Steve Shadders discusses how the original Bitcoin is being restored at CoinGeek Seoul

Cryptocurrency, as the name implies, was originally designed by Satoshi Nakamoto to be an alternative to fiat. More than just a different type of currency, though, it was an improvement over what is currently available because it puts control of money back in the hands of all consumers. Many crypto projects have lost sight of that fundamental reason for the existence of digital currency, but Bitcoin SV (BSV) and its supporters haven’t. During the recent CoinGeek Conference Seoul gathering, Steve Shadders took a few minutes to discuss what is going on to restore Bitcoin to its original purpose and what this means to the Bitcoin ecosystem, as well as the future of finance.

Shadders is the Chief Technology Officer of nChain, one of the main entities behind BSV development. He met up with CoinGeek’s Stephanie Tower to offer some brief comments on what’s happening and to explain how the Road To Genesis is going to change digital currency. He explained that the transformation is all about removing limitations and restrictions on Bitcoin, adding, “Our goal is to bring the protocol back as close as possible to the original protocol that was designed by Satoshi, implemented by Satoshi ten years ago.”

Genesis will allow Bitcoin to go to the next level. It will incorporate new scripts, new opcodes, multiple transactions into a single unit and other enhancements that make it more robust. One of the biggest changes is the removal of block size limitations, which allows for unlimited scaling and growth. It also further enables people to build even more powerful applications on the BSV blockchain.

There has been a lot of confusion regarding what the real purpose of digital currency is—some believe it’s simply a way to invest and, hopefully, see incredible returns. Others, like those helping to build BSV, understand that this isn’t the true reason Bitcoin exists. Genesis is going to create an entirely new level of development as it completely stabilizes the protocol. Shadders points out that the protocol has been warped, just like the definition of Bitcoin, and that there was “never meant to be any protocol work in the first place. The only reason there is work is because we [have] to put it back to the way it was.”

Genesis is the name for the next big upgrade coming to the BSV blockchain, currently scheduled for February 2020. Once that upgrade is in place, Bitcoin growth is going to be exponentially higher than the levels currently seen. It’s all about building the next economy.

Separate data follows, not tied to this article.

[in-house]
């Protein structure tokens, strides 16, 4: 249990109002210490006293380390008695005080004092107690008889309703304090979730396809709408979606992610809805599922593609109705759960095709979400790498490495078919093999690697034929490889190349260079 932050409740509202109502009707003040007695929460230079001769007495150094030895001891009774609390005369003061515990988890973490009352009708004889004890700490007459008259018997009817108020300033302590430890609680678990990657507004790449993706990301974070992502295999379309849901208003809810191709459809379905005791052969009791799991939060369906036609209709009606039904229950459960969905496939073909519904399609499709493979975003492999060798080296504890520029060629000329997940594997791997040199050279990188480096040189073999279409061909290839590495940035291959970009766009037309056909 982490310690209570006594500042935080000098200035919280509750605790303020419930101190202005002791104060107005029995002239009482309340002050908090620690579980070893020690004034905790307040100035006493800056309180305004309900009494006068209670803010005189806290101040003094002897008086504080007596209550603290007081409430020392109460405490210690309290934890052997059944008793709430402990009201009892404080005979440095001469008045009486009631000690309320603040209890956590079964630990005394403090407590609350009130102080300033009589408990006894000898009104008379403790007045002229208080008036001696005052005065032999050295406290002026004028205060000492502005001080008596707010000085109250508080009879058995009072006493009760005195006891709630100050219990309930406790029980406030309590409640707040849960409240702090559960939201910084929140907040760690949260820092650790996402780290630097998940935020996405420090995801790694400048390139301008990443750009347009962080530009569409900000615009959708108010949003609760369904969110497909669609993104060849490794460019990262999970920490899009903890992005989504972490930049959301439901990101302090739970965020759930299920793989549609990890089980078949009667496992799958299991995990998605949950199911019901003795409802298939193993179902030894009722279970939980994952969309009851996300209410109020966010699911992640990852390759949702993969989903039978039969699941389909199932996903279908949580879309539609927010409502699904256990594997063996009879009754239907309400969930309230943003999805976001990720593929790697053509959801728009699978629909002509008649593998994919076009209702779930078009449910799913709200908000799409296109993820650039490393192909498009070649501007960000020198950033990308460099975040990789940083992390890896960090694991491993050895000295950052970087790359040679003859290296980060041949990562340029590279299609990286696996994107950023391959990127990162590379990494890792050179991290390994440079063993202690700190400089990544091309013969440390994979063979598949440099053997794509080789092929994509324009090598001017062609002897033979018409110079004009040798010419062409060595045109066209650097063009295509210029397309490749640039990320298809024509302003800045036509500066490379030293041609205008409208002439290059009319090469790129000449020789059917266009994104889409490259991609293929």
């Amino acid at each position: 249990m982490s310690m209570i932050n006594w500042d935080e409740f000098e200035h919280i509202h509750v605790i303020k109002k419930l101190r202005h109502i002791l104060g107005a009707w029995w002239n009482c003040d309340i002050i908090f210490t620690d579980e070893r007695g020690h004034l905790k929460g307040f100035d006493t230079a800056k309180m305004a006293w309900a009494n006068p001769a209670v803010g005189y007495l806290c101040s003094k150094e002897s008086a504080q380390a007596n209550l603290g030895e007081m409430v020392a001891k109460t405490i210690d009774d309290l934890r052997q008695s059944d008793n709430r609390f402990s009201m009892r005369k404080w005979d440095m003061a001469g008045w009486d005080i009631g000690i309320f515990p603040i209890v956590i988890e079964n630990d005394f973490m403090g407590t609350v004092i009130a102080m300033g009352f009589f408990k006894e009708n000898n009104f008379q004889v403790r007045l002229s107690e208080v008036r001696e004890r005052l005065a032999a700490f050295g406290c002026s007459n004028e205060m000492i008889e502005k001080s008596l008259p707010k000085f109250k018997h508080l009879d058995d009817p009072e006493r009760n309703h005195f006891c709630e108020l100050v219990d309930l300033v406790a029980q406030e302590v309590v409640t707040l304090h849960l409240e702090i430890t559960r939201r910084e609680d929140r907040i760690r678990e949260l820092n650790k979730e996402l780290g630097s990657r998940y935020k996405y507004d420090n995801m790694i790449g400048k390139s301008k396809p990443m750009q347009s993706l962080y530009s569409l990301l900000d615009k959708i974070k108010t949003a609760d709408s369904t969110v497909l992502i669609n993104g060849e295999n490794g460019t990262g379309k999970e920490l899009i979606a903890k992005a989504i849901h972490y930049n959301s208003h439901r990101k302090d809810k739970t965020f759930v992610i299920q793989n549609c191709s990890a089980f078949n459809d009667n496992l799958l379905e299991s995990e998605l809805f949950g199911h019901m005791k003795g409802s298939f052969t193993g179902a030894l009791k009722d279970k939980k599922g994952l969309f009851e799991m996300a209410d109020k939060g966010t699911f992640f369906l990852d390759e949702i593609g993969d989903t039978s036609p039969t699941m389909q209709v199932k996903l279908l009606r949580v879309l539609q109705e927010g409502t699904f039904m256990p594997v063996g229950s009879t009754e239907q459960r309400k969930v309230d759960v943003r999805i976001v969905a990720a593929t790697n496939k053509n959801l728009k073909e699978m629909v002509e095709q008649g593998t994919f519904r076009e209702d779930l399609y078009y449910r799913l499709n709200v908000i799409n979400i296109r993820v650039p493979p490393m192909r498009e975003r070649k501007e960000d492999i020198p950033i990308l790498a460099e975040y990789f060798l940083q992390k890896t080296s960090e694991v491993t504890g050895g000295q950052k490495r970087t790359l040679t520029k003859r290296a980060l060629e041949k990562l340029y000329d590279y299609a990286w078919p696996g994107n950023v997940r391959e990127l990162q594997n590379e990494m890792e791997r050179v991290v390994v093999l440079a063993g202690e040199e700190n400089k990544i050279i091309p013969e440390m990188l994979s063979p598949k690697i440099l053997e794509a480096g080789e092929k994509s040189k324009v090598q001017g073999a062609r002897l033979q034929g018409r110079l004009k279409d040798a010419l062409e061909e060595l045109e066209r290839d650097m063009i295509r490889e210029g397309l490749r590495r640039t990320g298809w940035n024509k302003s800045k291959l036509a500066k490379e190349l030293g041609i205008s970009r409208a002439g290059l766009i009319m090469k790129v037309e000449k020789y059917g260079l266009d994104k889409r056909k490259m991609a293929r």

‘Satoshi in the house’: Seoul holds first-ever Bitcoin SV Meetup

Over 180 members of the Bitcoin society gathered in Seoul to celebrate Satoshi vision as tech savvy South Korea held its first-ever Bitcoin SV (BSV) Meetup on Monday.

It was a night of superlatives for the Seoul Bitcoin SV Meetup. The event, sponsored by Bitcoin Association, was held at the Merry Bar in Soul and it’s packed with people—200 people signed up on the Meetup website—making it the largest BSV Meetup since the original Bitcoin was reborn as Bitcoin SV.

“We are really surprised of this because people doesn’t know about BSV a lot because of language barrier but that is why we organized BitcoinSVKorea.com to spread the Satoshi vision. That is why we held this meetup—the largest meetup ever,” said Daniel Lee, who organized the event along with his brother Joseph Lee.

CoinGeek owner Calvin Ayre said the Seoul BSV Meetup is just a taste of what’s to come for the Bitcoin society.

“First of all, I want to say that this is the largest BSV meetup since us saving the original Bitcoin. I think this is an example of what we can expect in the future with events that we have planned in other places in the world,” Ayre said. “The next conference is going to be in London in February but we have plenty of meetups all over the world and we’ll be doing conferences in the United States—New York, San Francisco next year. We want to start more things with the development community because I think that developers are the real army that understand why this platform is unique in the world with its ability to scale today. We’re not promising scaling 18 months from now, we’re promising scaling right now, today.”

Among the attendees were nChain Chief Scientist Dr. Craig Wright, nChain CTO Steve Shadders, and Founding President of the Bitcoin Association Jimmy Nguyen. Nguyen said, “It is an electric city so we are so happy to bring CoinGeek, Satoshi vision and Bitcoin SV to one of the true blockchain and crypto capitals of the world, and we love being in Asia and we’re going to make BSV a big win here and around the world.”

In a short speech, Dr. Wright promised “to keep creating things”—and make the community “work really, really hard.”

What I’m going to promise is I’m going to work hard, and I’m going to keep creating things and I’m going to keep releasing things so that you guys can build companies, you know, like you could work. And I’m going to make you work really, really hard. Because then you actually feel good about yourselves. If you speculate, and you make a little bit of money, and you lose it tomorrow, there’s no dignity there’s nothing there. When people work for things, when they create things, when they know that they actually earned because they work for a long time, and they’ve had hardships, then it’s worthwhile. That’s what proof of work is.

Check out the CoinGeek Seoul Conference happening at Le Meridien Hotel on October 1-2. Download the CoinGeek Conferences app and stay updated on the latest updates. The app not only contains a detailed schedule for the two-day conference, it also features an in-app messenger that allows users to communicate with the BSV society during the event.

Watch the CoinGeek Seoul Conference Day 2 livestream here.

CoinGeek Seoul Conference Day 1 highlights

The CoinGeek Seoul conference kicked off Tuesday with plenty of energy—the energy in the Bitcoin SV (BSV) ecosystem. Founding President of the Bitcoin Association Jimmy Nguyen opened the event with a inspiring speech, “Bitcoin SV: It’s time to build,” and conference attendees were treated with not just a summary of what has been happening with BSV, but also an inspiring call to action to start the day.